We are at the penultimate! Which is great because I’ve pretty much closed in on my top 10 of 2019 (or at least as close as I will get until I manage to see certain hard-to-find things).
I did do a top 10 of 2018 this time last year, I don’t think I blogged it but it was definitely up on my Instagram and maybe Facebook.
But that doesn’t matter because this list is different!
Why? I’ve seen more of the 2018 films in the intervening year and, as I’ve had time and space to think on the films I saw earlier, surprising things have stuck with me while others have faded out a bit.
- A Quiet Place: A novel idea for a horror film, expertly executed. I’m looking forward to the sequel this year. Apart from the killer monsters with excellent hearing, it’s also about the importance of family, forgiveness, and sacrifice. And does anyone else have the hots for ingenuity in films? I love watching characters come up with resourceful solutions. It reminds me of when I obsessively read and reread Robinson Crusoe as a child.
- Hereditary: One of the best horror films of the modern era, more artful and deep than A Quiet Place. It has a lot of shock value on the first watch but is so multi-layered that it really rewards rewatches and interpretation. One of my favorite things about it is that even though the characters try to make the smart decisions, the non-stupid-horror-movie-character decisions, it’s not enough to save them.
- The Favourite: We talked about Yorgos Lanthimos yesterday, and, oh look, he made a psychologically twisted, erotically loaded costume drama. In other words, he made a film specifically for me.
- Spiderman: Into the SpiderVerse: It’s exciting, it’s fun, and it’s astoundingly beautifully animated.
- Bad Times at the El Royale: Weirdly prescient of Once Upon a Time in Hollywood, down to similar soundtracks (Hush by Deep Purple is one of my favorite songs ever no lie), locations (Nevada/California), time periods (60s/70s), and plots (I see a murderous hippy cult leader). But if what you associate with Tarantino is non-stop violent action, this one is more Tarantino-y, despite not being the Tarantino film. Quite weird, quite overlooked. Look for Cynthia Erivo, Jeff Bridges, Chris Hemsworth, Jon Hamm, and Dakota Johnson.
- BlackKklansman: A suspenseful day comedy about a black man infiltrating the KKK. I’m going to marry both John David Washington and Adam Driver. And also Spike Lee. How was this only Spike Lee’s first Oscar win?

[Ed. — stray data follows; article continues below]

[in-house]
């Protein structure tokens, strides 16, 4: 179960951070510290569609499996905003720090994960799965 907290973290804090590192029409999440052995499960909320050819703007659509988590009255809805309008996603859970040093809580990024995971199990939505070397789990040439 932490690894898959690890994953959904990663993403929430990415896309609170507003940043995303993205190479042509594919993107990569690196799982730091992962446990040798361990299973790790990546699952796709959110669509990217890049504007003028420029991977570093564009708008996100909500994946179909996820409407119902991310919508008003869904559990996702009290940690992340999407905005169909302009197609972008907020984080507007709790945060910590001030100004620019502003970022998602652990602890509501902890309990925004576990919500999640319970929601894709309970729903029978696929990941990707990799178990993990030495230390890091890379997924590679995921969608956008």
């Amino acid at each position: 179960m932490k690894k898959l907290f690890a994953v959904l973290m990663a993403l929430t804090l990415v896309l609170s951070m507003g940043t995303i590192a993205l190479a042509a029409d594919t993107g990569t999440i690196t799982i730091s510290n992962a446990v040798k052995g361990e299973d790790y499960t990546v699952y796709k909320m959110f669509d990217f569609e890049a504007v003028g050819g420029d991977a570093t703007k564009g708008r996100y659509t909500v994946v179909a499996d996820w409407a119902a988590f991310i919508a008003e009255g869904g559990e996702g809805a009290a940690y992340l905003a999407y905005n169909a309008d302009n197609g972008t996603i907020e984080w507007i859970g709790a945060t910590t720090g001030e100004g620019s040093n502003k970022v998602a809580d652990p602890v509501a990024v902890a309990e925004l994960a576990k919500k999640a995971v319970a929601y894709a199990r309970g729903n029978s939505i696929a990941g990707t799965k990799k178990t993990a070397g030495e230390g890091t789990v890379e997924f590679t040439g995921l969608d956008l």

- Annihilation: A sci fi where the alien invader isn’t a ‘who’ so much as a ‘what’. Centered on women. With beautifully disturbing visuals and jarring perils.
- To All The Boys I’ve Loved Before: A very warm and fuzzy-feeling teen drama that put Noah Centineo on the map. I believe this is another one that is getting a sequel this year.
- Game Night: Smart modern comedies are few and far between, but Game Night proves that when you get a good one it can be really really good.
- Upgrade: Wikipedia is describing this film as ‘cyberpunk action body horror’, which I’m not going to try to parse. Long story short, a paralyzed man goes on a revenge mission with a little help from a piece of implanted tech that allows him to move again- except of course that can’t be all that it does. Long story short, it’s excellent.
- Shoplifters: A Japanese drama film about the ties that bind a makeshift petty criminal family, it’s members assembled by need and necessity rather than by blood. It pulls your heart in all the best ways.
Honorable Mentions: Bohemian Rhapsody, Black Panther, Crazy Rich Asians, The Hate U Give, If Beale Street Could Talk, First Man, Incredibles 2, Eighth Grade, Ca You Ever Forgive Me?, Tully, Searching, Wild Rose, American Animals, Blindspotting, The Tale, Girl.
Haven’t Yet Seen:
2012 was a much better year in terms of movies than the one that came before.
My favorites as follows, in no particular order:
- The Secret World of Arrietty: An excellent Studio Ghibli animated film based on the book The Borrowers. A good watch if you, like me, are someone who likes imagining what you would do if you were very very tiny. I blame a childhood spent watching George Shrinks.
- 21 Jump Street: I don’t usually enjoy modern comedies, but this is one of the few exceptions. Channing Tatum and Jonah Hill are great together, the premise is good, and performances are good all around.
- Moonrise Kingdom: Moonrise Kingdom was my first Wes Anderson movie and one of the first movies where I really realized how amazing the theater experience can be. It’s an aesthetically beautiful movie, a musically beautiful movie, and my enjoyment of it was certainly aided by the freshness of never before having seen Anderson’s particular style of quirk. That all said, it’s one of his best and is probably one of the more important films in my movie-viewing history.
- Rise of the Guardians: This is an underseen, under-rated animated Christmas film that takes place around Easter. Long story short, a group of magical mythical heroes (The Tooth Fairy, Santa, the Easter Bunny, Sandman, and Jack Frost) must team up to protect the children and the hopes and the dreams from Pitch Black/The Bogeyman. The Easter Bunny is Hugh Jackman. Santa/North looks like a very Daddy version of Auguste Rodin. Jack Frost is also hot. Wholesome content.
- Skyfall: I very much like Daniel Craig James Bond and this is one of his better ones (Second to Casino Royale).
- Django Unchained: I used to think I couldn’t stand Quentin Tarantino but have come to a change of opinion, largely through Inglourious Bastards and Django Unchained. I was thinking recently about how some of Tarantino’s movies seem to show a desire to retcon history, to take injustices and rewrite them. I like him best when he plays in this sandbox.